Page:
be made available . It is dreadful that so many are at breaking point !

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I work in a professional capacity with patients and carers of patients with dementia in the community. I have previously taken pride in being able to signpost people to services which can help them, and seen the improvements that attendance at day care, being part of social groups has for patient and carers well being. A lot of these supports and groups are just not happening at the moment. Some services are still running in a "virtual" way but often older generations and those with sensory or communication problems cannot join in this way. Locally our day services have all been suspended and were actually only just opening back up when talk of 2nd lock down was happening. Our team has continued to see people in urgent need, and has been monitoring many more people, and their carers who are referred in(over the phone). I've seen people with dementia and their carers suffering intense isolation from being parted from family and friends, and support networks they once had and have felt unable to help in any great way, other than making a friendly phone call every week or so, and listening to their stories . Even though there is understanding of why we are all living and working in this way, (to protect vulnerable people from becoming very ill, and to protect our NHS) it really is heartbreaking at times. Lots of people who were managing at home, with the help of a live in carer have unfortunately had to go into 24 hour care, and once there are in quarantine for two weeks, then unable to see loved ones. Activity sessions in sheltered living have all stopped too. People sitting alone in flats with few positive distractions other than TV. Many people with dementia have not been able to understand or follow the rules of life in COVID-19 times. It must seem a frightening world at times. There are so many really difficult scenarios which as this has been a situation we have never encountered before has tested us all, on all sides of the fence. I do agree with previous comments that people with dementia or any mental health problems for that matter, need love, physical contact and a sense of belonging and inclusion to thrive and feel comforted and secure. It's such an unmet need at the moment. There surely must be some way to allow some of this contact and activity to happen safely. I hope things improve soon.....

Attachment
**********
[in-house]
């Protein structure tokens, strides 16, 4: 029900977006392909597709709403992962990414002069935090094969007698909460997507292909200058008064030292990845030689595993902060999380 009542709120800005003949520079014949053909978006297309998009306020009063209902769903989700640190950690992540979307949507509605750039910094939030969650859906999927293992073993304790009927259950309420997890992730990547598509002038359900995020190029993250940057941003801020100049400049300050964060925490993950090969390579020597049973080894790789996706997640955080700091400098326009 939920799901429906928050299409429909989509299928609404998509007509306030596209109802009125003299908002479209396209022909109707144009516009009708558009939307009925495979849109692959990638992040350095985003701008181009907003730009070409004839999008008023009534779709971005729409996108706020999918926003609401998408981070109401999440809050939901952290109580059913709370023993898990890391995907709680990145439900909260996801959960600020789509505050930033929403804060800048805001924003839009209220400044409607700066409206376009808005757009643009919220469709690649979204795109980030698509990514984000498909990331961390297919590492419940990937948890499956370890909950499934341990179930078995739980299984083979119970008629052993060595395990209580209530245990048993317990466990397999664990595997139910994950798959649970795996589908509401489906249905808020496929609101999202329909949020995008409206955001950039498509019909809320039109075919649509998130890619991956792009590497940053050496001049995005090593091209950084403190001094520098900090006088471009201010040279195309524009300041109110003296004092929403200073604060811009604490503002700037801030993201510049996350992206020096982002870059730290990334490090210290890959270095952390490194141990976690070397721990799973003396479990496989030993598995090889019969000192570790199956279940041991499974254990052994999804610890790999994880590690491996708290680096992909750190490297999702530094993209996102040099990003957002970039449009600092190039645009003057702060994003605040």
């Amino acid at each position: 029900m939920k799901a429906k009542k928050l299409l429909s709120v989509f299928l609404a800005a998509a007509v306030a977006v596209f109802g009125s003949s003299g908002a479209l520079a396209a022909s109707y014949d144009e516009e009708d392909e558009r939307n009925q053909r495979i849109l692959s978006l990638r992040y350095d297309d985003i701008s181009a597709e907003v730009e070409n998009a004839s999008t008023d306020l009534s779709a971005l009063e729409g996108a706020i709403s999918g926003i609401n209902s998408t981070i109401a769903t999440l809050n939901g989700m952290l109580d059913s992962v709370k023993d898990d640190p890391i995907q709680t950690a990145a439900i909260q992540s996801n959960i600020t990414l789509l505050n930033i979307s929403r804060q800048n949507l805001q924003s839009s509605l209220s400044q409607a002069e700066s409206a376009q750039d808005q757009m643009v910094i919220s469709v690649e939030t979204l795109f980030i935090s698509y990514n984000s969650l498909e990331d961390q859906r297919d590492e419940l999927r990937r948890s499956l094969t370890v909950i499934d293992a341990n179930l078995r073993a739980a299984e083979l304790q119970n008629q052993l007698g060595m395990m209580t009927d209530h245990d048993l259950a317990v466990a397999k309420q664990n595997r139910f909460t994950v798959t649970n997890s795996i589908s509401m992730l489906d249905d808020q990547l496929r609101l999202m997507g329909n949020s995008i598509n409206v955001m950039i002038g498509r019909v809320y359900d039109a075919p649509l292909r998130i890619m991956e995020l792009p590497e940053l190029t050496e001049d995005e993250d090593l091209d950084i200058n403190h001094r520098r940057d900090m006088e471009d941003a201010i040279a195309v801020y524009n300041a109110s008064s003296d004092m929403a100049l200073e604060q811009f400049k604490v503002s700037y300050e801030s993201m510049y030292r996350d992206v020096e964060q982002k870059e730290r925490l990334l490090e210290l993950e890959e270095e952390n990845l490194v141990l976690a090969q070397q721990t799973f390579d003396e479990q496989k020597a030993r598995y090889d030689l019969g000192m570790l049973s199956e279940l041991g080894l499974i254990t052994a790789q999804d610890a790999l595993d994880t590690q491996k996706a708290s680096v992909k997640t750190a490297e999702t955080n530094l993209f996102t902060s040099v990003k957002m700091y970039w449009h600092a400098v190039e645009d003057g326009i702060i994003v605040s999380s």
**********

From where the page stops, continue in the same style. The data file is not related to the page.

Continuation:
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You can’t go to see a love 1 in a care home, but if they could get out, u could have met them down the pub, the government is a joke

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I look after my mum and live with her. The first lockdown did for her and caused her dementia to worsen. The doctor classed a video of her sleeping as "having seen her" so in the event of her passing on, the coroner would not need to be involved. There does not seem to be any practical help forthcoming. The point to the authorities is that if the carer is not looked after, then the system will have to look after both the carer and the cared for, when the carer's health declines. The system's cost will go from zero to two. The system takes tax from the cared for and carer but doesn't want to spend it on them by the GP rationing access to health. There are too many disparate pieces of the care system that can't or won't work together. When they should be providing access to facilities. There needs to a mediator between my mum and myself because as far as my mum is concerned, it is "my duty to look after her" regardless of the impact on my health. A mediator could relieve that tension between the parties to alleviate any resentment that the carer's life has been put on pause.

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I have a friend that was in a care home. Her husband called her on his IPhone and someone at the home would get his wife on face time on an IPhone so that they could see each other and talk. That was good, not as good as he would have liked, but better than not seeing her at all.
WE have all seen on TV those visiting outside the window. Maybe you could have the kids and grand kids come over and be outside a window and communicate with phones?????????? Know you need a complete break. Best of luck. Take care of yourself as best you can.

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It didn't really work having window visits as we especially mum couldn't hear and the effort of trying to listen tired her and made her retreat to bed. Nothing replaces the physical contact of touch and hugs. Nothing needs to be said then but the person with dementia knows they are loved and valued.

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As a carer for my husband Who has Alzheimer’s I am not looking forward to another lockdown. During the last one I hit the bottom more than once, I felt I couldn’t cope, I wanted to run away, I cried a lot. But of course I carried on. Not being able to see family didn’t help.
My daughter has said she won’t see me get into that state again and will be our support.
There is little or no support from anywhere else.

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My Mum Joan is 91 and has been in a care home for just over 2 years now. I used to see her every day giving hugs and kisses and interacting with her. Since the first lockdown ended we were for a short while able to see her in the garden for just 30 mins (no touching) Mum takes that long to process that I am there, then gets taken away it was heartbreaking. Now they have built a structure which is just like a cell, Mum would be frightened and confused so made one of the hardest decision I have ever had to make which is not to visit her it is so so hard. I have tried everything I can think of to make the government listen I just don’t know where to go now. My Mum has certainly changed she has lost weight and just stares into space, all that’s needed is to be able to be part of her life as we do not know how long she will be with us. Its beyond me that the relevant people are not listening.